std.mtof( 3*12 + 7 + note ) => inst.freq; //7 semitones from C is G

  inst.noteOn( 0.7 ); //play a note

  tg.beat => now; //advance by one beat
}
Play this code. As you hear, it repeats the bass note for each beat and then changes with the measures.
Here's the trick. Western harmony is really simple-most chords are based on triads. To play a triad, just play the bass note (the 1st), two scale tones up (the 3rd), and two more scale tones up (the 5th). Since we're using zero based indices, these become 0, 2, and 4. If we wish to go to higher octaves, we should choose:
[0,2,4, 7,9,11, 14,16,18, ...]
This should look familiar. In fact, it's the same kind of sequence we generated to filter scale tones. Keep in mind we might want to extend arbitrary sets of scale tones, either for certain chords (like 7th chords: [0,2,4,6]), or for generating melodies. Typically a melody that is 'in a key' includes mostly chord tones (1st, 3rd, and 5th) and other non-chord or passing tones. This function will look almost exactly like scale: 1
//oct is the size of an octave in scale degrees, usually 7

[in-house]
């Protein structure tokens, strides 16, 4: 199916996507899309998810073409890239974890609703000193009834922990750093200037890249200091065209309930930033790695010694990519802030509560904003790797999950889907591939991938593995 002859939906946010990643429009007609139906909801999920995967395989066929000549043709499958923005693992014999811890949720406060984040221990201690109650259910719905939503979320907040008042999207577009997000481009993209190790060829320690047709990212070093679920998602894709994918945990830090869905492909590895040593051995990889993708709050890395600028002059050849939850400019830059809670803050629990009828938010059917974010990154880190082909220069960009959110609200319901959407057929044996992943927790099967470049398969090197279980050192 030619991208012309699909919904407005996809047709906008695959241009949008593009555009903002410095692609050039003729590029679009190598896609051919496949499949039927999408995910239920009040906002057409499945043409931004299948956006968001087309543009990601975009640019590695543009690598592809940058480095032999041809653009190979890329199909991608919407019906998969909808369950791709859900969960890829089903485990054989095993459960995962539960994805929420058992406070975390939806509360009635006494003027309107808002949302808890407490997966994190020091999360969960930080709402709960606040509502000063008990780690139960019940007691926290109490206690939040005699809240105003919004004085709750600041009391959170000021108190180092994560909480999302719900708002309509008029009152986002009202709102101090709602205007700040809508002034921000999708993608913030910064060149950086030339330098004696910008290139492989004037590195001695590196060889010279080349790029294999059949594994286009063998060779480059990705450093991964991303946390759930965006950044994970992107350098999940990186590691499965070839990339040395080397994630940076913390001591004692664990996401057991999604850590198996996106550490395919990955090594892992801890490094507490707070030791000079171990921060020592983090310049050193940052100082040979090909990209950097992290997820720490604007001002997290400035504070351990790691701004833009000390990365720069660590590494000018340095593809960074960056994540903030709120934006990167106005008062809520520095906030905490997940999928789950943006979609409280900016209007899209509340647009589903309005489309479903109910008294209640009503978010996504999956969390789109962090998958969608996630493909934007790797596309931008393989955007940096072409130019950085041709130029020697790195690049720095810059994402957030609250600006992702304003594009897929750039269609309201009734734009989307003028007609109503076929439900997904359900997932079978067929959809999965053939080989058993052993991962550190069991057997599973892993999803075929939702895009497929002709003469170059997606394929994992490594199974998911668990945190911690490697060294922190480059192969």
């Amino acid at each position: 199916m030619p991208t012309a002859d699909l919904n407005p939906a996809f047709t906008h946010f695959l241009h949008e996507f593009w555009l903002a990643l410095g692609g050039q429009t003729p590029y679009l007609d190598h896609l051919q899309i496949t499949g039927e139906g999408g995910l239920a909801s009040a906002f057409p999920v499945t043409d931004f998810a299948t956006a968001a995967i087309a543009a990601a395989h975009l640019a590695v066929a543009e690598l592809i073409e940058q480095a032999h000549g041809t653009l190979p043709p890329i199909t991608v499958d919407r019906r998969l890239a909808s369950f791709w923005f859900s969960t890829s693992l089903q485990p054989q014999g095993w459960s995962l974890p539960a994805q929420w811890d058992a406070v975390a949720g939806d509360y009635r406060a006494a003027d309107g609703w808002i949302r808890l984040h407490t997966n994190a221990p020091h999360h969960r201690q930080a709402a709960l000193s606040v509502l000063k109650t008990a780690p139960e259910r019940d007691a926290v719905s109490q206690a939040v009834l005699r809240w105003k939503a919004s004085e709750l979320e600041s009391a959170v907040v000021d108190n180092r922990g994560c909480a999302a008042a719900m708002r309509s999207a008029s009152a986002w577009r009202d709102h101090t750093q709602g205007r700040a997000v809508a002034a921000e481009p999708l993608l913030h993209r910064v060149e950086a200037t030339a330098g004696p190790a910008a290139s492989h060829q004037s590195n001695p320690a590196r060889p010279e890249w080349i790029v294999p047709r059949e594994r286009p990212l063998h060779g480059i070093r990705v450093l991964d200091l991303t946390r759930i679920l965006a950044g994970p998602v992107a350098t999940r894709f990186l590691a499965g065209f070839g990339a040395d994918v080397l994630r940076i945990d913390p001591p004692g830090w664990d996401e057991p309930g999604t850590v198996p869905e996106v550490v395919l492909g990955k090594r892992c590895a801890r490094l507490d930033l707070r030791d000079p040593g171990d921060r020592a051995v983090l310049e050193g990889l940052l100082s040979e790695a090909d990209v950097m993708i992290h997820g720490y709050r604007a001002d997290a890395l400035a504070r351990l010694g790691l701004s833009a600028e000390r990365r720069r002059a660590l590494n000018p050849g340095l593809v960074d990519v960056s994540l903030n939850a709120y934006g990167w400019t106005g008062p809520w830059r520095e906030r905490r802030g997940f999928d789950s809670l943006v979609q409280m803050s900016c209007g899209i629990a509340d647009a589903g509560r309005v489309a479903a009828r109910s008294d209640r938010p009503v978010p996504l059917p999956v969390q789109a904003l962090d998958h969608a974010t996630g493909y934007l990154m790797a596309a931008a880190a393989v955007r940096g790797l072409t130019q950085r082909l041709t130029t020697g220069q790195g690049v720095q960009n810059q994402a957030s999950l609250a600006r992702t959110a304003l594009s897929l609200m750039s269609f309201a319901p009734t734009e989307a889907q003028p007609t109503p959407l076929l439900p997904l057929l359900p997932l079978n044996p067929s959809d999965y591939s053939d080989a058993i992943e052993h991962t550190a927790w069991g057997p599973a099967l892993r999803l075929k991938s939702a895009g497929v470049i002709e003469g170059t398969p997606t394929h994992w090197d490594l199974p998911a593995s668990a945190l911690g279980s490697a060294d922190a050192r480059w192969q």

fun int arp(int a, int oct, int deg[]) {
  deg.cap() => int n; //number of arp degrees
  a/n => int o; //number of octaves up/down
  a%n => a; //after subtracting the octaves

  if ( a<0 ) { //the border case
    a + n => a;
    o - 1 => o; 
  }

  return o*oct + deg[a];
}

Let's apply this to our bassline code to produce a variation.
arp( b/2, 7, [0,2,4] ) => int a; //the arp/melodic contour
sc.scale( a+bass[m], sc.maj ) => int note; //select the bassnote
std.mtof( 3*12 + 7 + note ) => inst.freq; //7 semitones from C is G

The first line generates a simple contour (b/2: [0,0,1,1,2,2,3,3]) and converts it into (diatonic) scale tones with arp(). The second adds the measure-dependent bass and selects scale tones from the chromatic scale (in C). The last adds a 3-octave offset and 7 semitones to transpose the key (to G).
Arp functionality is also provided in the Scale class. scale.ck

1.8  Arp Variations

When the bass moves, there is a jump in the melody corresponding to the number of scale tones difference. If you don't want jumps in it (which are find for vamps, but maybe jarring for a melody) you have to find a way to subtract out the jumps. Scale.iarp is an attempt at doing that. The implementation right now is a little hackish, but it should improve.

1.9  Extras

fade.ck

1.10  More

... standard variation techniques ...

Next Chapter


Footnotes:

1This function is called arp for Arpeggiation-a term denoting playing the tones of a chord separately. If we add some passing tones into the sequence, we can model melodies as well.


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On 26 Oct 2007, 18:41.